With rapid population growth and urban development, traffic congestion has become an inescapable issue, especially in large cities. Many congestion reduction strategies have been proposed in the past, ranging from roadway extension, transportation systems management and operations, to demand management. In particular, as a demand management approach, congestion pricing and incentive offering schemes have been used as reinforcements for traffic control. Despite extensive research on congestion pricing mechanisms, almost all studies focus on traditional mobility systems and little has been done for future mobility services. With recent technological advancements, the shape of mobility services is drastically changing. Traditionally, the driver is the car owner and is the ultimate decision-maker on the origin, destination, routing, and the time of travel. In contrast, future mobility systems consist of different organizations and companies that completely (or partially) influence the behavior of individual human (or AI-based) drivers. Such organizations include car-sharing services (e.g. Zipcar, Turo), ride-hailing services (e.g. Uber, Lyft), crowdsourcing delivery systems (e.g. Amazon Flex, Instacart, Doordash), navigation applications (e.g. Google maps and Waze), and even companies producing autonomous cars with built-in navigation systems (e.g. Tesla), to name just a few.
In this research, investigators will study and develop mechanisms for offering incentives to organizations and companies to change the behavior of individual drivers in their organization (or individuals using their organization’s services). Such mechanisms can be more effective than traditional individual-level incentive offering mechanisms since each organization can control a large pool of individual drivers; thus moving the traffic flow toward the optimal “system-level” performance. In addition, such an “organization-level” incentive offering enjoys more flexibility than the individual “driver-level” incentive mechanisms. For example, the time of travel or the choice of routing can be influenced significantly by providing incentives to organizations rather than to individual drivers. Even when congestion in certain areas is inevitable, incentives can be offered to organizations to use vehicles with less of a carbon footprint (such as electric cars) in congested areas to reduce the total carbon emission of the system. The researchers' approach is real-time and relies on historical data as well as demand estimates provided by organizations to continually predict traffic flow of the network; and provides incentives to organizations to reduce their carbon footprint by changing the behavior of individual drivers in their organization.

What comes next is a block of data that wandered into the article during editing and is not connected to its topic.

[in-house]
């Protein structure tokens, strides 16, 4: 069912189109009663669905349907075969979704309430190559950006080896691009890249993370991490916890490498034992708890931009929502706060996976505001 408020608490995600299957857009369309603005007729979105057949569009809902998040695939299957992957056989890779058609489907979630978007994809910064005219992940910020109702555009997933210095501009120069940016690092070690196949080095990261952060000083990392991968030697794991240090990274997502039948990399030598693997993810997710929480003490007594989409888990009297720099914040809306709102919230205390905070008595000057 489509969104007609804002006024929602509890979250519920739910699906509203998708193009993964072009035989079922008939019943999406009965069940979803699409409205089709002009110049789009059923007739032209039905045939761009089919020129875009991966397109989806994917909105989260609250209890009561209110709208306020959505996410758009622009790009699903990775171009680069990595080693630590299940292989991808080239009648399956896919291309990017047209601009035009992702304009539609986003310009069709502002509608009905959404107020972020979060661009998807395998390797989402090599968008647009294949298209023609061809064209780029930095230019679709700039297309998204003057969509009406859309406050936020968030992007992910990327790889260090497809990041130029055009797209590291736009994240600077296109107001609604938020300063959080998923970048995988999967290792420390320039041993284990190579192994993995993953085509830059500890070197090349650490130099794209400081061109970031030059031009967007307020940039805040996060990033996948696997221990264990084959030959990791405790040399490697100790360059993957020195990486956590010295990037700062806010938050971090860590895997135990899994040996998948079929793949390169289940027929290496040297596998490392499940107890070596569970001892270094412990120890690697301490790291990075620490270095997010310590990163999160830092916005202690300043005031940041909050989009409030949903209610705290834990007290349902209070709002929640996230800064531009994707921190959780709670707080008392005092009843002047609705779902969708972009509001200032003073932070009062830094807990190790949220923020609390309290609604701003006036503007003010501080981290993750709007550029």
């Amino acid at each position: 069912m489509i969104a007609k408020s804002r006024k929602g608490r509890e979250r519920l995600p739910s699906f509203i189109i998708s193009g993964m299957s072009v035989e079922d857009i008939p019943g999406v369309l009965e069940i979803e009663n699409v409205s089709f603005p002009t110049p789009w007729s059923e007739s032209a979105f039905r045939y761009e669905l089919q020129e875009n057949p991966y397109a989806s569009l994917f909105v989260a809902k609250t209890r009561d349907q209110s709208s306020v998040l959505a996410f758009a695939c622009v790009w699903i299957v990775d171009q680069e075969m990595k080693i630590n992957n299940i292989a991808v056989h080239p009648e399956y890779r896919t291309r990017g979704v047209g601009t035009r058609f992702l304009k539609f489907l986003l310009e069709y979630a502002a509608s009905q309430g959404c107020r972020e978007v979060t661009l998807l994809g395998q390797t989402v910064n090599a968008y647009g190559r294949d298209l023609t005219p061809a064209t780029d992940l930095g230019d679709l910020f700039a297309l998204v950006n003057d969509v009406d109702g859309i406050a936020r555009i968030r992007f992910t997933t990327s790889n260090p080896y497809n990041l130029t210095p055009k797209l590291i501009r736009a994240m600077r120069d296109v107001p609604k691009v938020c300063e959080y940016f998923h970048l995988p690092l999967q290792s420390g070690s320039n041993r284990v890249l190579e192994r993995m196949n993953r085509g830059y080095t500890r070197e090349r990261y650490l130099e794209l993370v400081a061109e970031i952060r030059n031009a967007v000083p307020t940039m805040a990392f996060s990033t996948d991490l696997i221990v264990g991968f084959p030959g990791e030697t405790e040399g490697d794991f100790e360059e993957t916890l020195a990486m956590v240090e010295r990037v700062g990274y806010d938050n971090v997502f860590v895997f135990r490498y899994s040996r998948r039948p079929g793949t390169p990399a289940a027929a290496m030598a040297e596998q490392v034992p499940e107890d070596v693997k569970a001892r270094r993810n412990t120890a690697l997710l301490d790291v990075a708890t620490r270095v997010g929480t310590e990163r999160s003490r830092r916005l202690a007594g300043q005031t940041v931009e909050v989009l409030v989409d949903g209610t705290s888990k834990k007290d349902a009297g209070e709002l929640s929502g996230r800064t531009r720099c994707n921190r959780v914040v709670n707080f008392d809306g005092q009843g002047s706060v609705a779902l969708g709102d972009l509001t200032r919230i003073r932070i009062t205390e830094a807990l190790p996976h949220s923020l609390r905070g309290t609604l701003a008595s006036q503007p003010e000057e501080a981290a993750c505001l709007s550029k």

Finally, researchers will evaluate the performance of our method using data from the Los Angeles area as well as the models developed during this research. The Los Angeles region is ideally suited for being the validation area as one of the most congested cities in the US. Additionally, researchers at USC have developed the Archived Data Management System (ADMS) that collects, archives, and integrates a variety of transportation datasets from Los Angeles, Orange, San Bernardino, Riverside, and Ventura Counties. ADMS includes access to real-time traffic datasets from i) 9500 highway and arterial loop detectors providing data approximately every 1 minute, and ii) 2500 bus and train GPS location (AVL) data using operating throughout Los Angeles County. Investigators will use this data to evaluate the performance of the proposed algorithm. As a byproduct of this research, researchers will also study the effectiveness of this “organization-level” method compared to individual-level incentive offering mechanisms.